]. Traditionally, seismic data is recorded by geophones or seismometers, which are coupled to the ground through spikes, and measure particle acceleration via voltmeters. Instead, DAS uses Rayleigh scattering in a fiber-optic cable to detect changes in strain rate due to seismic waves impinging on the fiber [16
]. DAS is most sensitive to waves that have particle motion parallel to the orientation of the fiber; DAS is insensitive to particle motion perpendicular to the fiber orientation (referred to as broadside insensitivity). Figure 1
nominally depicts how a vertically-deployed DAS system may be more sensitive to certain reflected waves due to a horizontal reflector. In this simplified case, at short offsets (smaller distances between the source and the vertical DAS, shown on the left side) the vertical DAS will be more sensitive to reflected P-waves rather than S-waves (or specifically SV-wave: shear-waves with particle motion in the vertical direction) because the particle direction (orange arrows) is inline with the fiber. DAS sensitivity may switch to be higher for reflected S-waves at larger offsets, loosely depicted on the right side of Figure 1
Recently, distributed acoustic sensing (DAS) has been used in the oil and gas industry along with and in place of geophones, as it provides denser spatial sampling than geophones [18
]. Countering the increased spatial resolution, however, is DAS’s lower signal-to-noise ratio, due to imperfect fiber-subsurface coupling and the directionality sensitivity, with the highest sensitivity to particle motion parallel to the fiber direction. The coupling of the fiber downhole can vary depending upon whether the fiber is installed behind casing or in tubing [20
]. This will directly affect the quality of signal measured by the fiber, and whether or not it is representative of the response of the surrounding geologic material.
The DAS research has largely focused on borehole environments in the oil and gas industry, because many wells are already equipped with fiber for monitoring production via other tools; therefore, vertical seismic profiles recorded by DAS are becoming more common place [21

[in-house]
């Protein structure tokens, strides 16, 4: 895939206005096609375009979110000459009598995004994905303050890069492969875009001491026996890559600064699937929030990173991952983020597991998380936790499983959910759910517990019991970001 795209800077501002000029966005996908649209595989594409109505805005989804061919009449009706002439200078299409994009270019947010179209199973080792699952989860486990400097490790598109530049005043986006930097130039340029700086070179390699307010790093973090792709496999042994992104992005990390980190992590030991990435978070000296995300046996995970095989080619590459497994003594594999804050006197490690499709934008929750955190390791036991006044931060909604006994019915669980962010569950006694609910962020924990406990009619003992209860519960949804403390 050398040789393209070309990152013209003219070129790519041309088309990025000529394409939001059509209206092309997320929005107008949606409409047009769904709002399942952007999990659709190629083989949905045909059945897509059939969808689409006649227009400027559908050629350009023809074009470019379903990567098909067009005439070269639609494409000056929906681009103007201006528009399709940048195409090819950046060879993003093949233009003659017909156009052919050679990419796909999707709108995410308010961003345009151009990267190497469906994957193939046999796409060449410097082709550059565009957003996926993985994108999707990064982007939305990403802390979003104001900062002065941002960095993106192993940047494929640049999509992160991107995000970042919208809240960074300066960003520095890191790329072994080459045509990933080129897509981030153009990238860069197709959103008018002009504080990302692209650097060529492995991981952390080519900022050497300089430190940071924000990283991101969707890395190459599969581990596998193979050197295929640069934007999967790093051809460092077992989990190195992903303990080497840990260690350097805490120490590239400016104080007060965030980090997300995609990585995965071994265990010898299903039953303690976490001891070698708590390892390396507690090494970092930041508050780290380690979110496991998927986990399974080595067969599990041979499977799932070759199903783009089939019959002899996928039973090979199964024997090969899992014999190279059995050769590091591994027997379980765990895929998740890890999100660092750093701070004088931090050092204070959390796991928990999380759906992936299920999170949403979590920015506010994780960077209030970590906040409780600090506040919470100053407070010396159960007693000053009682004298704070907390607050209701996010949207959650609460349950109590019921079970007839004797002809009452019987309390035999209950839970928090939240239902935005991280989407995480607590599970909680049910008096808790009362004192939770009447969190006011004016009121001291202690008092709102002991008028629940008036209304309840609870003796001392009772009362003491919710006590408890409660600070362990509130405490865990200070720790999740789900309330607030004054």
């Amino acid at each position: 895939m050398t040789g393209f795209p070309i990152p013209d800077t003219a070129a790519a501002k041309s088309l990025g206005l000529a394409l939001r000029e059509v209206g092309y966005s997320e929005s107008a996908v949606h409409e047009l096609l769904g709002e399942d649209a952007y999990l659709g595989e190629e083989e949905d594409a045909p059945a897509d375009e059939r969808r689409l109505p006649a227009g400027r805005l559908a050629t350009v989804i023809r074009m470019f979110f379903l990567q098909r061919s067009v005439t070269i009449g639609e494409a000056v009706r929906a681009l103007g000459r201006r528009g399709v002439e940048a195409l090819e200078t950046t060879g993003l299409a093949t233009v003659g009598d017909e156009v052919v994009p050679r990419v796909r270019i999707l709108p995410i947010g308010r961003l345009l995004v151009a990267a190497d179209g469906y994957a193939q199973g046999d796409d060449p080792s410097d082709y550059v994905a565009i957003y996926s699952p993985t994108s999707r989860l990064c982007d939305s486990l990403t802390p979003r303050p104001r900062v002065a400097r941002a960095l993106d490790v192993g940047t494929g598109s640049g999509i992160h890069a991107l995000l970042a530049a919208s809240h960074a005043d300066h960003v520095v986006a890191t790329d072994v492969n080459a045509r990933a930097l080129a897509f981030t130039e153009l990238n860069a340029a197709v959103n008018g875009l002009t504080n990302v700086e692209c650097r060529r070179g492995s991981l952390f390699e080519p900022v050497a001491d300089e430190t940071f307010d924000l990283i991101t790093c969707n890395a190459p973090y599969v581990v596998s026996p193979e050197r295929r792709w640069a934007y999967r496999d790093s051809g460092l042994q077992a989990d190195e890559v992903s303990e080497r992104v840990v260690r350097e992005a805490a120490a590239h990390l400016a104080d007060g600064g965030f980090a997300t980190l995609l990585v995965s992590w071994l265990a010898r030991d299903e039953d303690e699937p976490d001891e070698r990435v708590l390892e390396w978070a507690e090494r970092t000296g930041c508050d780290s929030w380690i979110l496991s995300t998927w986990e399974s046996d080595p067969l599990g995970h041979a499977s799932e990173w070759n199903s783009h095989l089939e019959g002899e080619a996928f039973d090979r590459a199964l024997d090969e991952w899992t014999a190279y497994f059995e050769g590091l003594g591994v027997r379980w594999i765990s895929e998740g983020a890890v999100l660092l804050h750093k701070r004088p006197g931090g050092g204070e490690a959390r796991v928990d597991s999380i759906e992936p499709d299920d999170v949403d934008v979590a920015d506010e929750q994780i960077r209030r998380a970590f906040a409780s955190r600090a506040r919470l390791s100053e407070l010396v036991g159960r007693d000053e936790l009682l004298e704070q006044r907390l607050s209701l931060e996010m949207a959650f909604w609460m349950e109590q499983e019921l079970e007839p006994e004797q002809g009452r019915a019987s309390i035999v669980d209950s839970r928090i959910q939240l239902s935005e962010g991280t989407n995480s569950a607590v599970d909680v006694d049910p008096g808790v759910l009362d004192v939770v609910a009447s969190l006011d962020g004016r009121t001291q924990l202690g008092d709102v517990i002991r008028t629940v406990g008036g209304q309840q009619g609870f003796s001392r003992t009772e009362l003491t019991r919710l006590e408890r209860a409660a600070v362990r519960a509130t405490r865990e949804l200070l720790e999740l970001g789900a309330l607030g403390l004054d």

]. Many studies focus on how the DAS measurements compare to raw observations with geophones [19
]. In the borehole environment, as depicted in Figure 1
, with approximately horizontal reflectors and relatively close distances between the vibroseis source and the well instrumented with DAS, reflected P-waves will provide particle motion in the vertical direction, thus parallel to the fiber. This will ensure recorded seismic DAS data that contains information about subsurface structure.
Three main challenges exist for the Brady DAS data. First, the fiber itself is not attached to the Well 56-1A infrastructure. This would have required a large investment in the well, such as removing or replacing the existing well casing. Second, the faults of Brady are not horizontal (Figure 2
), therefore the reflected waves will result in more complicated and varied particle directions. Lastly, the location of the Well 56-1A is in the extreme southwestern corner of the PoroTomo grid. The quality of the DAS signal will depend on the location of the vibe point, the angle of incidence with the fault, and the type of reflected wave (P- or S-wave). A more ideal acquisition geometry would have the DAS fiber centered among the source locations (e.g., vibe points), allowing for more recordings of the reflected energy. Permitting issues on historical sites and steam sinters were among the top considerations for how the PoroTomo survey was designed [11
Despite these challenges, the DAS data recorded a sufficient signal that allowed for 3D spatial models to be reconstructed. This paper will describe advanced imaging methods, not historically utilized for geothermal exploration, but popular in the oil and gas industry, that convert the DAS data into 3D reflectivity models that are consistent with the Siler & Faulds fault model. Specifically the reverse-time migration (RTM) method is described and applied to both synthetic and observed DAS data from Brady [23
]. RTM simulates the propagation of wavefields in 3D space, which is an improvement over traditional seismic modeling techniques that simplify the wave propagation via straight ray paths (as depicted in Figure 1